Listeria monocytogenes (Listeria) is a foodborne disease-causing bacteria; the disease is called listeriosis. Listeria can invade the body through a normal and intact gastrointestinal tract. Once in the body, Listeria can travel through the blood stream but the bacteria are often found inside cells. Listeria also produces toxins that damage cells. Listeria invades and grows best in the central nervous system among immune compromised persons, causing meningitis and/or encephalitis (brain infection). In pregnant women, the fetus can become infected, leading to spontaneous abortion, stillbirths, or sepsis (blood infection) in infancy.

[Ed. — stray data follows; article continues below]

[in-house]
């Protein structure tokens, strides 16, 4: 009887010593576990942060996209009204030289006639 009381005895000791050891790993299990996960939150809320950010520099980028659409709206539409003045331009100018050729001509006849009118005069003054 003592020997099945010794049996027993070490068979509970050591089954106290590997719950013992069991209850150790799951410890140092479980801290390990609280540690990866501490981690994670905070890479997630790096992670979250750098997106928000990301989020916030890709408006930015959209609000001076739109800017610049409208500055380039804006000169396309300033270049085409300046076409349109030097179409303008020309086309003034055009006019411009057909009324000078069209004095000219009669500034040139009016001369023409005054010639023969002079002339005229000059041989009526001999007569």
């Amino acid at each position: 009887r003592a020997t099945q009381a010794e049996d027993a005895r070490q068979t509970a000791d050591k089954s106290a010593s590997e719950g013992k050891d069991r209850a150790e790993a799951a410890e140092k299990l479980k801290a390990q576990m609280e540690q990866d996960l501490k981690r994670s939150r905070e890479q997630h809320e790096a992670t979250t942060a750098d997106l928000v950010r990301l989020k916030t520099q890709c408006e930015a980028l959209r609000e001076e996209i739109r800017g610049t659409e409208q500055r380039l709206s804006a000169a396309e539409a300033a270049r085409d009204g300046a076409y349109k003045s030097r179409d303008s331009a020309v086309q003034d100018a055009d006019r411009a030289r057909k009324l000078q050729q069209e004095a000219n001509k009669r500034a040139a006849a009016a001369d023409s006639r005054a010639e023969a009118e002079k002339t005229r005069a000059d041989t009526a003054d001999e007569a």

Approximately 2,500 cases of listeriosis are estimated to occur in the U.S. each year. About 200 in every 1000 cases result in death. Certain groups of individuals are at greater risk for listeriosis, including pregnant women (and their unborn children) and immunocompromised persons. Among infants, listeriosis occurs when the infection is transmitted from the mother, either through the placenta or during the birthing process. These host factors, along with the amount of bacteria ingested and the virulence of the strain, determine the risk of disease. Human cases of listeriosis are, for the most part, sporadic and treatable. Nonetheless, Listeria remains an important threat to public health, especially among those most susceptible to this disease.